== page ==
COVID-19 RV Safety, RV Safety, RVing And COVID, RVing During COVID, Summer 2020, Summer RVing 2020, Summer Travel, Travel Tips
The weather has warmed up and the kids are out of school, which must mean summer is here! And normally that means it’s time to get outside and enjoy Mother Nature by RV camping. But obviously, this year has been very different due to COVID-19. So what does that mean for your camping plans? Well, you can rest assured that it’s still safe to go camping, as the experts have deemed it a low-risk activity this summer. But you can bet there will be some changes to your normal camping routine in order to stay healthy and abide by the new rules in place. So before you pack all your gear and head to the wilderness, here’s what to expect when RV camping this summer.
Stay Aware of the Latest Campground Closures
Many campgrounds have put restrictions in place or even closed altogether to keep campers safe, so you should look up the latest news on your favorite campground before you go. Even if the campground is open, many have closed any shared bathrooms, swimming pools, or other amenities, so be prepared for restrictions.
If you plan on RV camping in a campground that requires reservations, you’ll likely be notified of restrictions when you reserve your spot on the website. Be sure to leave current contact information in case the campground has to close at the last minute. If you’re going dispersed camping, look up the website for the state or national forest or park you’re camping in to see any updates. You can also get the latest information on their social media pages, as well as from any camping groups you’re in or RV camping apps you use. It’s a good idea to call the campground or forest ranger for the latest updates the day before you go, as well.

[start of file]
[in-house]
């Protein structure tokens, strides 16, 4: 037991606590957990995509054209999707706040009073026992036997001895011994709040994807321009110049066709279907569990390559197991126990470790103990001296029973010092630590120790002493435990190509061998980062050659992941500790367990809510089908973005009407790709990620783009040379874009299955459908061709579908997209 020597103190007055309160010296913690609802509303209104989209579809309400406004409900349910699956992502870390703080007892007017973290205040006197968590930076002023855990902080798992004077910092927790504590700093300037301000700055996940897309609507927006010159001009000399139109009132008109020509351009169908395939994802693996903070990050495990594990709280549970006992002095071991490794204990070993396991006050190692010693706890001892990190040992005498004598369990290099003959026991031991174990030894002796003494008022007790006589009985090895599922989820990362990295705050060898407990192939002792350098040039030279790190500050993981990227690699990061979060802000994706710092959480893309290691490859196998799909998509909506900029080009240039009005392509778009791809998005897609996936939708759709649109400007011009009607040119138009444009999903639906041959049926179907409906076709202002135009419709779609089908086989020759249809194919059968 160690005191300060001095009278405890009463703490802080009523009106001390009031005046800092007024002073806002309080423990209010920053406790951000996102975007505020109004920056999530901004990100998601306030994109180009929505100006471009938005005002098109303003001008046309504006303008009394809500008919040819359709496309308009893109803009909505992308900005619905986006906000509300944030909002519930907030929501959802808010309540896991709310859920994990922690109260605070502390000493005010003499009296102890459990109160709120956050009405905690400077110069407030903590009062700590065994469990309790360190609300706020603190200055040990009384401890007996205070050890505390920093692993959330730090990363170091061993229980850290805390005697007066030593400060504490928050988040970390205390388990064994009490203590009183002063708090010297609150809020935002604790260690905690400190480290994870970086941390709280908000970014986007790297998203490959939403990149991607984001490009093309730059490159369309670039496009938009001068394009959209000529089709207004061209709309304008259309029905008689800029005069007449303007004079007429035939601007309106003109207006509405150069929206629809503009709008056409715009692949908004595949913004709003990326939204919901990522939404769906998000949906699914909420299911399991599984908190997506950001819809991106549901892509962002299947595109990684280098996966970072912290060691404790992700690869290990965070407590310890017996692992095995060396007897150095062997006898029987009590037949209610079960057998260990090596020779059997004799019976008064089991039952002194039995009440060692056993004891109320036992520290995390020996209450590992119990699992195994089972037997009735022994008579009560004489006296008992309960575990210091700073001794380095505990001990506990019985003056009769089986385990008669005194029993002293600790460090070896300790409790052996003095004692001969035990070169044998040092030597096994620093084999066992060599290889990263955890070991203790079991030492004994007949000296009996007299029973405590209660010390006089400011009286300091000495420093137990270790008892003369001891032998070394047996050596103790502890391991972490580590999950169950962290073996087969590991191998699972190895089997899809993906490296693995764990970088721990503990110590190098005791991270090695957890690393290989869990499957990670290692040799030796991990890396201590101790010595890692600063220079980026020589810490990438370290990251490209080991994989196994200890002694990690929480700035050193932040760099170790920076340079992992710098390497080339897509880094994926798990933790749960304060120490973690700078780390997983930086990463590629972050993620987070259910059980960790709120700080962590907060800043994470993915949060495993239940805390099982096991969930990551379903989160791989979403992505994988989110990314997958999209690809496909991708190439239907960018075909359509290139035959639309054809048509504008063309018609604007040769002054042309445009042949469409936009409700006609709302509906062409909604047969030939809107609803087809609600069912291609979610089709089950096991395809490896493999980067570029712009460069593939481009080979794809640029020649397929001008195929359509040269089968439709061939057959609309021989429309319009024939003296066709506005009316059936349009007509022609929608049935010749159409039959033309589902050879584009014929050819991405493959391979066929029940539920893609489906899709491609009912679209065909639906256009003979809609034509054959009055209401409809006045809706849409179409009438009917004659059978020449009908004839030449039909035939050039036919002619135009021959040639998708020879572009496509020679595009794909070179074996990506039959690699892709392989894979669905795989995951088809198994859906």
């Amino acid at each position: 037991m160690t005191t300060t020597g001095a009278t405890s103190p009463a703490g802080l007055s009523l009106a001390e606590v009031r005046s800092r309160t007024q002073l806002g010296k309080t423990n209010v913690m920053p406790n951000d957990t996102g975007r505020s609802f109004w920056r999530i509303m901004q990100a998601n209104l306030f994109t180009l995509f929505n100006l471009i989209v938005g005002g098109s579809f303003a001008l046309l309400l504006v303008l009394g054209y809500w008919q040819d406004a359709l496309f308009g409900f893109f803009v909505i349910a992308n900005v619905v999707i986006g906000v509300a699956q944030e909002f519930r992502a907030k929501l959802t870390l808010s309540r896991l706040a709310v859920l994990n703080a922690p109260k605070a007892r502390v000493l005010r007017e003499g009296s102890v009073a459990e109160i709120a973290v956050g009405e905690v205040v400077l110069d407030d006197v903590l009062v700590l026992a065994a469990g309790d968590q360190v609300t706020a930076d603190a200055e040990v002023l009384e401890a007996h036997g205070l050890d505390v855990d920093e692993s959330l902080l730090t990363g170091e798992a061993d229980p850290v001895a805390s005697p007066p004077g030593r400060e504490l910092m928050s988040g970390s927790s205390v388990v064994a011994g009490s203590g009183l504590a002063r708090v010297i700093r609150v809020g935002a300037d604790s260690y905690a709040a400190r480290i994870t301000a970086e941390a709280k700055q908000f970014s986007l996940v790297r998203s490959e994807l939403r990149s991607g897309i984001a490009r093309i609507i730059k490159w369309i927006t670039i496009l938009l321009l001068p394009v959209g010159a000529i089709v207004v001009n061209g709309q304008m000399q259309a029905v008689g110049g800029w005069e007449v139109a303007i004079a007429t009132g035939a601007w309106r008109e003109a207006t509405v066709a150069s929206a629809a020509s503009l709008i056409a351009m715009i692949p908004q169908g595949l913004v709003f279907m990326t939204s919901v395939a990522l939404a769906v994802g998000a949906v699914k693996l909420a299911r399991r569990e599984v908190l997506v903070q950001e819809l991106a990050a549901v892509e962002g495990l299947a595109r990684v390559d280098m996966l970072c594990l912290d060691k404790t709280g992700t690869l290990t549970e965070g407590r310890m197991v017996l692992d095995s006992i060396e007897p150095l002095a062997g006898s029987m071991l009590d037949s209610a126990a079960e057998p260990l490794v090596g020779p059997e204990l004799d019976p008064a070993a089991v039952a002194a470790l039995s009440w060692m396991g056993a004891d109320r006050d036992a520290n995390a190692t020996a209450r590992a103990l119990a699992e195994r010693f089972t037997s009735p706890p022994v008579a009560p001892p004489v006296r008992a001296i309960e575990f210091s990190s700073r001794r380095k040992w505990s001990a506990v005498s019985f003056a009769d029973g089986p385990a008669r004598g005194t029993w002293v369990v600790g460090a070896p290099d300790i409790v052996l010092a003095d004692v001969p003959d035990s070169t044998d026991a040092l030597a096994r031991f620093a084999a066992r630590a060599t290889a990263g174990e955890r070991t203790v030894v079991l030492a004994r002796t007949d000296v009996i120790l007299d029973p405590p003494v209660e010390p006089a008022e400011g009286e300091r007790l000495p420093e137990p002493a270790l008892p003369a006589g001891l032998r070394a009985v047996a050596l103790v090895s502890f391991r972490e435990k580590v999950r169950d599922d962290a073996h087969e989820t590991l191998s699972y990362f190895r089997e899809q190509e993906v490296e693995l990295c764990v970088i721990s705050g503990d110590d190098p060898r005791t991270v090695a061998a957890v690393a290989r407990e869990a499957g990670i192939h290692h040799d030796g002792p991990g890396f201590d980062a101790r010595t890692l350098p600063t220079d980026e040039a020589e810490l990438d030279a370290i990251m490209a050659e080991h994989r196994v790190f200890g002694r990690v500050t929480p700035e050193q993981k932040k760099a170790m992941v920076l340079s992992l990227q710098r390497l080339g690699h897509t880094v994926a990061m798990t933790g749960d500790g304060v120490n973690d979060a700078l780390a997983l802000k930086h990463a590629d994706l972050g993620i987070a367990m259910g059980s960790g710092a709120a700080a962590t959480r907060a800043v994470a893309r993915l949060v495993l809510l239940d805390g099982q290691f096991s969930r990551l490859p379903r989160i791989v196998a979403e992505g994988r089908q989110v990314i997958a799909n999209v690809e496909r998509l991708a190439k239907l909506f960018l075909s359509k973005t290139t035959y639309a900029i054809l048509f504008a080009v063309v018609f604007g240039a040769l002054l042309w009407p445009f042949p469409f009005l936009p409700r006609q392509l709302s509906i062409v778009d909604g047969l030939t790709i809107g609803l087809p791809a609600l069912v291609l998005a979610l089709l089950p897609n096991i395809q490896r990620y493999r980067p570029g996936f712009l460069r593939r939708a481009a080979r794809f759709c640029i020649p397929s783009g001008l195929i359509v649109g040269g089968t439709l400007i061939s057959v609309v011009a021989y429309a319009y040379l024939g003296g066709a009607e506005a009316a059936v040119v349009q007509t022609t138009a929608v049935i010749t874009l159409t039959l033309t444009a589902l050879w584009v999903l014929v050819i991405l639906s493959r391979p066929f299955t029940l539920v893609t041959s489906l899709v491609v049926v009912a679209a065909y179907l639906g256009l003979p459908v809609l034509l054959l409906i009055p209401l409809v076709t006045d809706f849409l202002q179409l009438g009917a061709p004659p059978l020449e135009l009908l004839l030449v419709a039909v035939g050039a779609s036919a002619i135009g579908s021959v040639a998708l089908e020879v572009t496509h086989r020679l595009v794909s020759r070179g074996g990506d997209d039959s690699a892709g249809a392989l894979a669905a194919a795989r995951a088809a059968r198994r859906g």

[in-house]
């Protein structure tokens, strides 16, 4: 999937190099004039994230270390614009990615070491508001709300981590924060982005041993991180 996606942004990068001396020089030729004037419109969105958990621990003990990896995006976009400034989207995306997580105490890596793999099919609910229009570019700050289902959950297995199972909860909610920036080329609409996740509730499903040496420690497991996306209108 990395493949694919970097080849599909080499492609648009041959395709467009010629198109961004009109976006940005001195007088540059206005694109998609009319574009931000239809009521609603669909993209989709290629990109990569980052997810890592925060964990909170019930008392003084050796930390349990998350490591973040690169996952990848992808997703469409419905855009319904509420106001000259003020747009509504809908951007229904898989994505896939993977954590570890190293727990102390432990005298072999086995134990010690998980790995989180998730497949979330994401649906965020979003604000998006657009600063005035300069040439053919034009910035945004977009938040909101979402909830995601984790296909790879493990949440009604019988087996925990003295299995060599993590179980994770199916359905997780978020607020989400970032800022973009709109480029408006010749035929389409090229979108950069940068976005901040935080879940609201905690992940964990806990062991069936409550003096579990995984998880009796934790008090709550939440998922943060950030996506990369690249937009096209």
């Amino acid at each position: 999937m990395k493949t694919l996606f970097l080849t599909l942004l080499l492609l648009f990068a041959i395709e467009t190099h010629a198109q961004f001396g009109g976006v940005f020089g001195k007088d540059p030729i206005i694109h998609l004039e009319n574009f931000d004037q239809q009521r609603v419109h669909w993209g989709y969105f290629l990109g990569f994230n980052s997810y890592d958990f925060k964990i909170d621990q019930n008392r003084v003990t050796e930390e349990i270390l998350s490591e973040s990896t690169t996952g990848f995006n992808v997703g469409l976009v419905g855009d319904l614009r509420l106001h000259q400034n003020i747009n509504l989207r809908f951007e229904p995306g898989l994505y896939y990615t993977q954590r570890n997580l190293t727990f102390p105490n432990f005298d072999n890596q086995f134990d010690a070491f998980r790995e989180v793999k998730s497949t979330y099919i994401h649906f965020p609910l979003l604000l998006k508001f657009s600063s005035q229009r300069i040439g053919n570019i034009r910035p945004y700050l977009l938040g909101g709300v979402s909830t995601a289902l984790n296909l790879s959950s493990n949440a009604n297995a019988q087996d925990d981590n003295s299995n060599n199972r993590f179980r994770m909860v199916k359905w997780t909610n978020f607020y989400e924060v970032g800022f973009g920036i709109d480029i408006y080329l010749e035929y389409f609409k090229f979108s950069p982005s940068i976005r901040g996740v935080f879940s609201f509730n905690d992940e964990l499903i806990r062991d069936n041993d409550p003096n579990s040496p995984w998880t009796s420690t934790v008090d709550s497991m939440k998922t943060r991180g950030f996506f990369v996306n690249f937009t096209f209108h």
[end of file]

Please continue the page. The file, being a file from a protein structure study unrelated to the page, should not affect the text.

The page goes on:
Be Prepared for Crowded Campgrounds
With so many businesses being closed this summer, more families than ever are going tent or RV camping. After all, it’s a great way to get out of the house and social distance! But that’s only if you can avoid camping at the same time and place as everyone else. As you make plans, try not to camp at popular campgrounds, especially during weekends and holidays.
Instead, go during the week if possible so you’re less likely to have close camping neighbors. And use this time to explore campgrounds that aren’t as well-known, as they’ll be less crowded. In fact, this is a great time to try dispersed camping rather than sticking to developed campgrounds, as you’ll have plenty of room to spread out.
Be Prepared if Needing Roadside Assistance
With more people camping than ever and more people on the road, roadside assistance providers are definitely in high demand. Every year roadside assistance providers always take extra care to prepare for their much anticipated high traffic summers, but with the unprecedented demand for road trips and RVing, this summer is proving to be exceptional.
To help your provider assist you as fast and efficiently as possible and as dispatch centers are experiencing higher call volume, try to have all of your member information and your vehicle information ready. If you are on the side of the road and not in a safe place, immediately notify your roadside assistance provider when they answer your call. Your safety is top priority and your provider will want to do everything they can to ensure you and your family are secured as fast as possible. No matter the reason you call needing help, just remember: we’re all in this together.